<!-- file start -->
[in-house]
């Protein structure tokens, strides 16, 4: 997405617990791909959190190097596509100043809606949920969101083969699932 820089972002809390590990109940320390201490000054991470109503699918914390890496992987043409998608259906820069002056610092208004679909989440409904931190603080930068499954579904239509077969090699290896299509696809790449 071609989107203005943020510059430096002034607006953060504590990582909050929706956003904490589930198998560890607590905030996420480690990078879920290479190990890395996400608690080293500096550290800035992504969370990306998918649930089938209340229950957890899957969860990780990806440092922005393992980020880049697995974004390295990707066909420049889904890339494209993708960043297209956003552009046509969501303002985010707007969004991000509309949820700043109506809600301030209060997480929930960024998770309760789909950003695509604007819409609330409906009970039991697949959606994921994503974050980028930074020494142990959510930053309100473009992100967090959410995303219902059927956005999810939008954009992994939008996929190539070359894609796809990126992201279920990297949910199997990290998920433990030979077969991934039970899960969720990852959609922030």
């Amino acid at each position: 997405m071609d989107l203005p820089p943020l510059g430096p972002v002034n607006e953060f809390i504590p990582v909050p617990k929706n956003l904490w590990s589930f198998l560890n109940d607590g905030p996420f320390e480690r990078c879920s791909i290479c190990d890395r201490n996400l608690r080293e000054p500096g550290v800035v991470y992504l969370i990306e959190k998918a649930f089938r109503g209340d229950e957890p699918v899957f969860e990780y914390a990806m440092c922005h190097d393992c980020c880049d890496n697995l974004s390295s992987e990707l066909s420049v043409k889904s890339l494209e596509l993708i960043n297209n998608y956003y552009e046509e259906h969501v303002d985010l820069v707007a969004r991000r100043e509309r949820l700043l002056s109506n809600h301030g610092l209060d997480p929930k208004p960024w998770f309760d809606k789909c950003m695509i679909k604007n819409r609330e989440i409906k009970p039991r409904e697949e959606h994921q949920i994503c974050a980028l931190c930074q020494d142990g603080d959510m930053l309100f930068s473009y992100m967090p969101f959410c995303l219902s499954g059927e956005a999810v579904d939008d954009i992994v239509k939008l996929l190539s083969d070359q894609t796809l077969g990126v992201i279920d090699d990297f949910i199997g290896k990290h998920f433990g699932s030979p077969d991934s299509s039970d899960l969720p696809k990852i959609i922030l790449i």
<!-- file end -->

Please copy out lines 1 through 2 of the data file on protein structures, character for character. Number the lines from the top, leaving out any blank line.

[in-house]
């Protein structure tokens, strides 16, 4: 997405617990791909959190190097596509100043809606949920969101083969699932 820089972002809390590990109940320390201490000054991470109503699918914390890496992987043409998608259906820069002056610092208004679909989440409904931190603080930068499954579904239509077969090699290896299509696809790449 071609989107203005943020510059430096002034607006953060504590990582909050929706956003904490589930198998560890607590905030996420480690990078879920290479190990890395996400608690080293500096550290800035992504969370990306998918649930089938209340229950957890899957969860990780990806440092922005393992980020880049697995974004390295990707066909420049889904890339494209993708960043297209956003552009046509969501303002985010707007969004991000509309949820700043109506809600301030209060997480929930960024998770309760789909950003695509604007819409609330409906009970039991697949959606994921994503974050980028930074020494142990959510930053309100473009992100967090959410995303219902059927956005999810939008954009992994939008996929190539070359894609796809990126992201279920990297949910199997990290998920433990030979077969991934039970899960969720990852959609922030």